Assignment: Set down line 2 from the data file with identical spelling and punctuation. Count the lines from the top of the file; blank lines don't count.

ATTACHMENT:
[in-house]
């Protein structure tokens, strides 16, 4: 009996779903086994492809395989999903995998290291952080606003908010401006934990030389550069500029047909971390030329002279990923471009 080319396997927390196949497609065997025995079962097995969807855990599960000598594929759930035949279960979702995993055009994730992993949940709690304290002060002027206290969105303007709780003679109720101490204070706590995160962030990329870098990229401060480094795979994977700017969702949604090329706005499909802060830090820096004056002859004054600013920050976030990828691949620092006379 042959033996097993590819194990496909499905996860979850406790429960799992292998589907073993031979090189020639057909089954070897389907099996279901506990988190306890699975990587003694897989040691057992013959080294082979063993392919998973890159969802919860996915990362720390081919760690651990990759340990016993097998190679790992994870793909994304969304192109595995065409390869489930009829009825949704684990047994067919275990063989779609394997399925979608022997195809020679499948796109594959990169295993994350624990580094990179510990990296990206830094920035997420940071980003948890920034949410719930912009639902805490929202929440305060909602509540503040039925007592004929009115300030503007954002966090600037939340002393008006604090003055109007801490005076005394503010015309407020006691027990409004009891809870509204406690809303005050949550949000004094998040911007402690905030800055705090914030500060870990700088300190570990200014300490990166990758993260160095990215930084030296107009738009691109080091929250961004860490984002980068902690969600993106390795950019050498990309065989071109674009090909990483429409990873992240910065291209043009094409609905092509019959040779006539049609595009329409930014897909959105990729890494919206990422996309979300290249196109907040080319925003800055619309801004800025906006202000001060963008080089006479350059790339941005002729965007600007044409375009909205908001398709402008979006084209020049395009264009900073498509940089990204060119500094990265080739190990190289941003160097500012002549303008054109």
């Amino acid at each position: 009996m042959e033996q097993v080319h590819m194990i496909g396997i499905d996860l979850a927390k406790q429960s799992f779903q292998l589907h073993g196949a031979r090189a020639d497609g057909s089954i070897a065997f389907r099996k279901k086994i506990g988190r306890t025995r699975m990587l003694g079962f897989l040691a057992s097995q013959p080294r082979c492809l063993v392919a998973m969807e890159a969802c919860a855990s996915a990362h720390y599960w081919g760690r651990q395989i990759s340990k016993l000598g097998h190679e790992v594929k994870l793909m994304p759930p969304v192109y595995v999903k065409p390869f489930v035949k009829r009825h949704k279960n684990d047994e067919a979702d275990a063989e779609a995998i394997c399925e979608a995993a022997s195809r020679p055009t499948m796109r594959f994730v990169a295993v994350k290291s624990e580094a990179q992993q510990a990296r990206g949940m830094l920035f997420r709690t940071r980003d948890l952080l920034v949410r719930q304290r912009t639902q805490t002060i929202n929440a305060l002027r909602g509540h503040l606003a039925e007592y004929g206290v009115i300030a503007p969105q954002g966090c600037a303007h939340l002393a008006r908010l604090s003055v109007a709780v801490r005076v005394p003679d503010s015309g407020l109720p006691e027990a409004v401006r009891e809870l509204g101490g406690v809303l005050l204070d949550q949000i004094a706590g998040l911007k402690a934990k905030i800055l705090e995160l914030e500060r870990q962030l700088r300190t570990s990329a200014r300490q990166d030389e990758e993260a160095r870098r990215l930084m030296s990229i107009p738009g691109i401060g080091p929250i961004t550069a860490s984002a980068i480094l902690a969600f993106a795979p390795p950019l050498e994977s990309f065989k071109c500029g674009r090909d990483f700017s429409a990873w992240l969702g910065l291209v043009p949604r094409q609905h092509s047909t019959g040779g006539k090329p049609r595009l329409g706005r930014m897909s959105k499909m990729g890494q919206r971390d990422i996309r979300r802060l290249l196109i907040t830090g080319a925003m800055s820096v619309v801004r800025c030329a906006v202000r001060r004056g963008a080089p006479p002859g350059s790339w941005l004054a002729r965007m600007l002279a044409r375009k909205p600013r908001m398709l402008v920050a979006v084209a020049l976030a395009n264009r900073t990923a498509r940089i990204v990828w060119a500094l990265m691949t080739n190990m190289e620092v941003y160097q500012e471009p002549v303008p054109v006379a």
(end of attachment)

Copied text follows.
């Protein structure tokens, strides 16, 4: 009996779903086994492809395989999903995998290291952080606003908010401006934990030389550069500029047909971390030329002279990923471009 080319396997927390196949497609065997025995079962097995969807855990599960000598594929759930035949279960979702995993055009994730992993949940709690304290002060002027206290969105303007709780003679109720101490204070706590995160962030990329870098990229401060480094795979994977700017969702949604090329706005499909802060830090820096004056002859004054600013920050976030990828691949620092006379 042959033996097993590819194990496909499905996860979850406790429960799992292998589907073993031979090189020639057909089954070897389907099996279901506990988190306890699975990587003694897989040691057992013959080294082979063993392919998973890159969802919860996915990362720390081919760690651990990759340990016993097998190679790992994870793909994304969304192109595995065409390869489930009829009825949704684990047994067919275990063989779609394997399925979608022997195809020679499948796109594959990169295993994350624990580094990179510990990296990206830094920035997420940071980003948890920034949410719930912009639902805490929202929440305060909602509540503040039925007592004929009115300030503007954002966090600037939340002393008006604090003055109007801490005076005394503010015309407020006691027990409004009891809870509204406690809303005050949550949000004094998040911007402690905030800055705090914030500060870990700088300190570990200014300490990166990758993260160095990215930084030296107009738009691109080091929250961004860490984002980068902690969600993106390795950019050498990309065989071109674009090909990483429409990873992240910065291209043009094409609905092509019959040779006539049609595009329409930014897909959105990729890494919206990422996309979300290249196109907040080319925003800055619309801004800025906006202000001060963008080089006479350059790339941005002729965007600007044409375009909205908001398709402008979006084209020049395009264009900073498509940089990204060119500094990265080739190990190289941003160097500012002549303008054109």